Hi from Clare 1st May 2015
No 5 Galapagos
OUR FIRST BIG STEP
We left Las Perlas Islands on 15th April and sailed to the Galapagos Islands. The weather forecast showed little wind for the next week or more and so we anticipated motoring for a large proportion of the 1000 mile trip. However once out at sea we found both wind and current and much to our delight we completed the distance in 7 days and 6 hours averaging 5.7 knots of boat speed sailing on a relatively flat sea. This was one of our best trips ever and an absolute pleasure to be out on the water. It is also wonderful to be in the Southern Hemisphere now and see the Southern Cross every night.
Since arriving in Port Villamil on the peaceful island of Isabela we have met up with five other boats from our daily Radio Net; Saraoni, Moonfleet, Macushla, Jacaranda and Flying Cloud. So we are having a very social time with happy hours and various excursions.
The most amazing thing about the region is the abundant sea life. It's a full time job keeping the seals off the boat and out of the dinghy. At first they are cute but rather disgusting once they have defecated. The dinghy dock has a shaded area and some lovely bench seats which I'm sure are supposed to be for humans but the seals have claimed them for sleeping throughout the day. Iguanas lie around in the sun and penguins dart about in the water near the dock.
We went on a guided snorkelling trip to The Tunnels. The area is about 20 miles along the coast and it's a rather hair-raising ride by power boat through the rolling surf before arriving in calm waters behind the reef. The tunnels (which look like bridges to me) are volcanic rock and formed by a lava flow which has been eroded later by the sea. This area is home to giant 300 year old Candelabra Cactus, bright red crabs and the Bluefooted Booby bird; a very attractive fellow who displayed some steps of his ritual dance to attract the female. We then went snorkelling outside the reef area to see white tip reef sharks, giant green turtles, penguins and a sea horse or two. Unfortunately the visibility was very poor and underwater photos were impossible. I just about bumped into a giant green turtle before I saw it.
TO THE HILLS
A group of ten of us went on a trip up into the hills and visited a 30 acre organic farm to purchase fruit and vegetables and then on to a wonderful restaurant for a smorgasbord lunch. We had a sweeping view of the lush valley below stretching out to the sea. I know I have mentioned it before but lush green vegetation is such a feast for the eye when living on the water and seeing mostly blue.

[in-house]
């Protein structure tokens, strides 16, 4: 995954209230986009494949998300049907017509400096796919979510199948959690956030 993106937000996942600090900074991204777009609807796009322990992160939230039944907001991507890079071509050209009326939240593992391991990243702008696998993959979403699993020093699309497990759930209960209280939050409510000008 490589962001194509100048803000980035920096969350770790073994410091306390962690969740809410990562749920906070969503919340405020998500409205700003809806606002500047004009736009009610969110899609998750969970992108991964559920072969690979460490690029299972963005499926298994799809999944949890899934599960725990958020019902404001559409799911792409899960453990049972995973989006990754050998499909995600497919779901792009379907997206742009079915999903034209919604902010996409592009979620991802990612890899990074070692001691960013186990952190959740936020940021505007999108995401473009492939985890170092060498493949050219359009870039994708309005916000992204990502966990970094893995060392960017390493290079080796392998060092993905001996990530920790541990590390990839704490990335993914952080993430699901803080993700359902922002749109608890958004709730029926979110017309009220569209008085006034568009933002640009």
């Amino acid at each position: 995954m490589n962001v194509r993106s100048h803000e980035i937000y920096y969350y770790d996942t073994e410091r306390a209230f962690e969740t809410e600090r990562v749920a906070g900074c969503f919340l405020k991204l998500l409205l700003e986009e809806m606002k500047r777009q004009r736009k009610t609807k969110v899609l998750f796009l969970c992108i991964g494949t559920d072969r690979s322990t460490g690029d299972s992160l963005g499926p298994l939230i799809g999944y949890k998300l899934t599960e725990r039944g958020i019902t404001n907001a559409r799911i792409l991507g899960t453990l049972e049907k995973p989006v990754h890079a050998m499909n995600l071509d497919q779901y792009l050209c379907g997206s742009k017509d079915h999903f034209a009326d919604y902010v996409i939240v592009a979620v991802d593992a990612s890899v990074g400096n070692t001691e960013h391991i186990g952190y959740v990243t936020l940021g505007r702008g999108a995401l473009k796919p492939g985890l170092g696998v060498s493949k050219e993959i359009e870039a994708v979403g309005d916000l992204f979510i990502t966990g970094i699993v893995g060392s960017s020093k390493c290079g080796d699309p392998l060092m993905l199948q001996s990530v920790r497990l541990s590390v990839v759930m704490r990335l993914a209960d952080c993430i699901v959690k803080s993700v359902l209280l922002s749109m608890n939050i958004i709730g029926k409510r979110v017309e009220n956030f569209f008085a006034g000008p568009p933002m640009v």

Yesterday we visited the Giant Tortoise Breeding Centre where hundreds of tortoises are being raised to adulthood before being released into the wild. The tortoise can live for 150 years but is a threatened species due to introduced predators eating the eggs and newborns. I think the largest tortoise we saw was about 100 years old. Not the most attractive creature but they hold the distinction of being the oldest reptiles on earth.
HIDE AND SEEK
The township of Villamil has sand streets and made footpaths. There isn't a building code and so the shops are mixed in amongst the houses and businesses. The shops themselves carry whatever they can acquire and so shopping is hit and miss. One week there are vegetables and the next week there are very few. Even when there are vegetables you have to fossick around to find tomatoes in one shop, pineapple and apples in another, a cucumber in another shop and potatoes somewhere else. The selection is very basic and I'm still searching for an onion. There is some frozen red meat which is hard to identify and in another shop a few frozen chooks (note I didn't say chickens), these are best cooked in the pressure cooker. The bread from the bakery is very sweet, however the local cheese is lovely. Fortunately Eye Candy is well stocked and so we only have to seek out fresh produce.
SO WHAT'S NEXT
On Monday we are taking the ferry to the island of Santa Cruz for three days. This is the main tourist destination where people fly in to take tours of the islands on live aboard vessels. We have no idea what we will find but I will tell you more in our next newsletter.
Love Candy xx